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Monday, January 14th 2008

I'm Gonna Be A Surgeon

I’m a week into my surgery rotation and I want to be a surgeon.

My Fashion Statement On My First Day

I’m on a pretty tame service but it isn’t a walk in the park. I worked 78 hours my first week and loved every minute of it (well almost).

I’ve looked stupid, impressed, been chided, been shouted at, even been complimented. Haven’t had anything thrown at me yet.

I’ve been pimped much less than I thought I would, I’ve done a terrible job trying to laprascopically ‘retract’ a liver, I’ve made remarkable progress with my ‘one handed’ ties, I’ve gotten pretty good anticipating with the camera, and I’ve slowly figured out that my chief doesn’t really want to hear anything but objective info that would change his plan on a patient and my assessment. Our rounding is more than I ever could’ve expected from the myth of surgical rounds:

“She’s passing gas. She looks great.”
“Okay, advance her diet.”

And away we go.

I’ve seen my handful of lap choles, I’ve seen a thoracotomy in the resuscitation bay, I’ve seen a lap Nissen, I’ve seen my share of total and subtotal colectomies, I’ve seen a decompressive craniectomy and a ventriculostomy (while on trauma call), I’ve seen an ileostomy takedown which made my patient happier than I’ve ever seen a patient.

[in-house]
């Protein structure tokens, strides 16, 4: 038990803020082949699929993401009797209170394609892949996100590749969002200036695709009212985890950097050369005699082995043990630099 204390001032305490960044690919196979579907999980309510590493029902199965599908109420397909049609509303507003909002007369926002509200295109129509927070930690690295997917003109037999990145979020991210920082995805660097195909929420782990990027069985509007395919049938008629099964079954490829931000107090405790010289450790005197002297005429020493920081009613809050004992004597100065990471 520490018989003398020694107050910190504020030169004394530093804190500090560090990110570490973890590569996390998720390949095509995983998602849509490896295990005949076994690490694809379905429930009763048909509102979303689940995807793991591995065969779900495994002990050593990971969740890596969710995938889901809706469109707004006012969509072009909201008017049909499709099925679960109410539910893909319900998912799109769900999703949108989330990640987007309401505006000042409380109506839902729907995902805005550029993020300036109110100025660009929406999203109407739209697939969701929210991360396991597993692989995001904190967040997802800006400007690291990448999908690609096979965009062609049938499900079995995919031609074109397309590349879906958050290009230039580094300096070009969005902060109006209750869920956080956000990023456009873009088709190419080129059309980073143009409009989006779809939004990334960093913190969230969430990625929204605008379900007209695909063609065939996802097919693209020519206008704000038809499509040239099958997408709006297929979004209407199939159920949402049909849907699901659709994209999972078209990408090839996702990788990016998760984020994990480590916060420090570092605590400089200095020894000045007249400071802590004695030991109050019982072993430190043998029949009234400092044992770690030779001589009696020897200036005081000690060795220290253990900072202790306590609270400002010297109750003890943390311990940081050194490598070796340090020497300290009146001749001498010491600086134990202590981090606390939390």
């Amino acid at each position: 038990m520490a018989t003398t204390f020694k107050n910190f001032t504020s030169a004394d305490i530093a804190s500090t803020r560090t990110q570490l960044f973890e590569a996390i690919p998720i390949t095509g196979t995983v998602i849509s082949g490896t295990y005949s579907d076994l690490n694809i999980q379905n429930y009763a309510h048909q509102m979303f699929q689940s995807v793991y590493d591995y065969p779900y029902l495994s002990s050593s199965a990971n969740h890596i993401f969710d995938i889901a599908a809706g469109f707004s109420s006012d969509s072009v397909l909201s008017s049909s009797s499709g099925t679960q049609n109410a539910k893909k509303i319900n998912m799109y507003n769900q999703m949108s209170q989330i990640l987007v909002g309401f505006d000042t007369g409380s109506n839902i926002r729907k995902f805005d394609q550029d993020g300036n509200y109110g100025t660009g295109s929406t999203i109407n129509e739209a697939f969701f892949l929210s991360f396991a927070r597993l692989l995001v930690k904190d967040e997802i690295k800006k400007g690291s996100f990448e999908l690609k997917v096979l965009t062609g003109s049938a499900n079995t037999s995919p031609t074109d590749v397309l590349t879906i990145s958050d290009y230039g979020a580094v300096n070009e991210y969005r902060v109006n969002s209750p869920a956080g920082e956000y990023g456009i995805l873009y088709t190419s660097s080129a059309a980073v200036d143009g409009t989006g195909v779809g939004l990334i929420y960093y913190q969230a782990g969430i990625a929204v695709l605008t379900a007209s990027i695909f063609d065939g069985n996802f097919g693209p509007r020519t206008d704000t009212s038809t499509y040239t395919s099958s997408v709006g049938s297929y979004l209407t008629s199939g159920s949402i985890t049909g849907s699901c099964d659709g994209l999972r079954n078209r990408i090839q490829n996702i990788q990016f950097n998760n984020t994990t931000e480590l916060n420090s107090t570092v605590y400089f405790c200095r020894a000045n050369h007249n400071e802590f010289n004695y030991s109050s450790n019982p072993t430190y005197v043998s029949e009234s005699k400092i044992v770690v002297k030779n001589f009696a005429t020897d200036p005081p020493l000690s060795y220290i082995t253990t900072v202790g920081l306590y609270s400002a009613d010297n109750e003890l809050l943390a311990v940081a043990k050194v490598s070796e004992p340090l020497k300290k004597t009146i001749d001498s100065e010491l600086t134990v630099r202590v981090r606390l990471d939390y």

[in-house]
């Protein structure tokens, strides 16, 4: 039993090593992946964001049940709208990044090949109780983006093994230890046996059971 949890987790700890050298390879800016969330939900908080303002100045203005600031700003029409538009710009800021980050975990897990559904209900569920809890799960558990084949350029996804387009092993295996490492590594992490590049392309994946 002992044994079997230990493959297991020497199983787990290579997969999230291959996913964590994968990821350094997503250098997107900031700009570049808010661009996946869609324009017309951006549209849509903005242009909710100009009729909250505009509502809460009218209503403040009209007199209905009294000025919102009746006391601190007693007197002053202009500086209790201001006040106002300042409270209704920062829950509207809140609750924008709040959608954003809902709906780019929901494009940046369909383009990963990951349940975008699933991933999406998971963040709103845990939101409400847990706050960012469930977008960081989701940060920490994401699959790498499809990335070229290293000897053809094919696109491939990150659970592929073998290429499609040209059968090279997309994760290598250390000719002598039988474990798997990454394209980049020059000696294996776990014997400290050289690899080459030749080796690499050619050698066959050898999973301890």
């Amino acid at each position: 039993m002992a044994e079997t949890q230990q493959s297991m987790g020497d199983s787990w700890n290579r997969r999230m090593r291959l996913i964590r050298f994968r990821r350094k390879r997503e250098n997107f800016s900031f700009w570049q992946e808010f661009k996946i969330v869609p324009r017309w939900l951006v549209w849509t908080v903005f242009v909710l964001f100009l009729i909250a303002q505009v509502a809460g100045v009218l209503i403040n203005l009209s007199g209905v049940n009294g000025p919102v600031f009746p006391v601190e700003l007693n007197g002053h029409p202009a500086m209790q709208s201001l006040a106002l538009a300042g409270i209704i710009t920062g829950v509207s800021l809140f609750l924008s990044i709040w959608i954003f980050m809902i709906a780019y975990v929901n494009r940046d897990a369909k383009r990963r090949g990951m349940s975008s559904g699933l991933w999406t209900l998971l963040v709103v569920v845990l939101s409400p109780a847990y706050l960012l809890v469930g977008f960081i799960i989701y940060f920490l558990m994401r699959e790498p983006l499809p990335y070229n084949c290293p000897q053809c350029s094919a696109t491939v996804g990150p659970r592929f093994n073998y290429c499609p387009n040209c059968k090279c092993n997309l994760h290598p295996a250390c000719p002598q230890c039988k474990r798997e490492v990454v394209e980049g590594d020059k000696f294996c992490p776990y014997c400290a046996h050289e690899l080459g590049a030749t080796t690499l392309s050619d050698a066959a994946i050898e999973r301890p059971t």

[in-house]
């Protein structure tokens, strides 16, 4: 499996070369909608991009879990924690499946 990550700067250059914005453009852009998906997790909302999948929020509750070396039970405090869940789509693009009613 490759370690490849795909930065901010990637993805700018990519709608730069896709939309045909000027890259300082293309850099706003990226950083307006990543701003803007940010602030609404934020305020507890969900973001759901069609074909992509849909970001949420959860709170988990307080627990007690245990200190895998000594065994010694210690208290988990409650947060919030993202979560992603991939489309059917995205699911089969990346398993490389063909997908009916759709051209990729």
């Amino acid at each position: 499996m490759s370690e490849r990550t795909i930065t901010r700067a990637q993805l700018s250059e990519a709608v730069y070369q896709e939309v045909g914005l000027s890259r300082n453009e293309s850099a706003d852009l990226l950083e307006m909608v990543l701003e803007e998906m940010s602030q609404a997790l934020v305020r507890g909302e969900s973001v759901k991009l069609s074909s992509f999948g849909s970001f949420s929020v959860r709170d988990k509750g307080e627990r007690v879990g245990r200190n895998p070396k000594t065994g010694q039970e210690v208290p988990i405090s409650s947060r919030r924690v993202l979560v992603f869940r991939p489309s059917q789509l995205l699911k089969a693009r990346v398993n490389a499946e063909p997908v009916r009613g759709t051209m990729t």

I’ve noticed many of the same things which Mark over at Denialism articulates,

1. Surgeons always tuck in their scrubs.
2. Surgeons must never have their stethoscope around their neck, it must be in their pocket (their least valuable tool – haha).
3. Carrying anything other than a stethoscope, some gauze and supplies, and a pen light will lead to ferocious mockery. Pity the fool who would dare to bring a reflex hammer onto the surgical wards.
4. Surgery is almost always about the “most likely” or “most common”. They don’t spend a lot of time worrying about about diagnosing things to death, and the consequences are often too severe for delaying interventions.


6. It’s amazing watching some of these open procedures than anyone can survive such rough treatment of their insides. Seeing the force put on things like retractors, you wonder how people ever recover.

And I want to do surgery or a surgical subspecialty. That isn’t really a surprise seeing as I thought I wanted to do surgery coming into school. But once here, so much was interesting. So consider this a reaffirmation. I may not know specifically what I’ll try to match into yet, but it will be something surgical.